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Set during the Civil War, the film concerns an injured Union soldier who wreaks havoc on the inhabitants of Miss Farnsworth’s School For Girls in Virginia. The soldier played by the Irish actor Colin Farrell takes shelter in a woman’s boarding school and becomes an object of their desire, leading to jealousy and in-fighting among the girls. In a reversal of the male gaze, Coppola objectifies and sexualizes Colin Farrell, emasculating him in the process.
“Loving people doesn’t save them”
This Canadian film directed by the wunderkind Xavier Dolan is an intense emotional rollercoaster of adolescent angst and aggression. Mostly shot in a square 1:1 aspect ratio, it is a bittersweet exploration of the complex parent-child relationship and the challenges of dealing with a troubled child with violent tendencies. Struggling to raise her teenage son (Antoine-Olivier Pilon), Anne Dorval plays a recent widow who finds comfort and support in a neighbor (Suzane Clément) facing speech disorders and domestic issues of her own.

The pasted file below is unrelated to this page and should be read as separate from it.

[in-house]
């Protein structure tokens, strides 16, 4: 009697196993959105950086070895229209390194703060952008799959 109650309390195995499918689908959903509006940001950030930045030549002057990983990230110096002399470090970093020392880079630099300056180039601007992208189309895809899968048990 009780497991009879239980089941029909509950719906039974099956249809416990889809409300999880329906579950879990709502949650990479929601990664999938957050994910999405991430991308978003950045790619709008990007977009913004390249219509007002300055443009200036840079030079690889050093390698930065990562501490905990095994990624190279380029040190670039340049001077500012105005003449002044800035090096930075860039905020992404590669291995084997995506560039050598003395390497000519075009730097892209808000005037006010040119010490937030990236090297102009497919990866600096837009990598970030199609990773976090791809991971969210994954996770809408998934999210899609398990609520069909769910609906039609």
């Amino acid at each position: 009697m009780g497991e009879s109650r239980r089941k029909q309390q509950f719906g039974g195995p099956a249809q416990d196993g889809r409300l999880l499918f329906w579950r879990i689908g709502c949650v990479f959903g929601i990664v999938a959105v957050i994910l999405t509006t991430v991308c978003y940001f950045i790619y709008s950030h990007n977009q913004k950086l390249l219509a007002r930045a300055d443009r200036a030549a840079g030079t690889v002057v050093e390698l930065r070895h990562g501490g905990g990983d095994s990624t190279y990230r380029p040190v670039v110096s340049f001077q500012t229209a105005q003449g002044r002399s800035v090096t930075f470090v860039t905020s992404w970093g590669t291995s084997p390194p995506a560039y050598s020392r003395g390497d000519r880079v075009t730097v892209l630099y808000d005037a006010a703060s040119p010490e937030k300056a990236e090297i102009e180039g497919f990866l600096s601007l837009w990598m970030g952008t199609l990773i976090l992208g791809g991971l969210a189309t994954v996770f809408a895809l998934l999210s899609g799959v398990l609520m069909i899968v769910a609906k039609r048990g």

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As the two women strike a friendship, the odd trio seems to share some wonderful and painful moments. In a mesmerizing scene, the trio is seen dancing to the tune of Céline Dion’s ‘On ne change pas,’ making the screen come alive. The soundtrack fits well with the mood of the film and the bold and brilliant Antoine stands out with his class act.
“Shame isn’t a strong enough emotion to stop us from doing anything at all. Believe me.”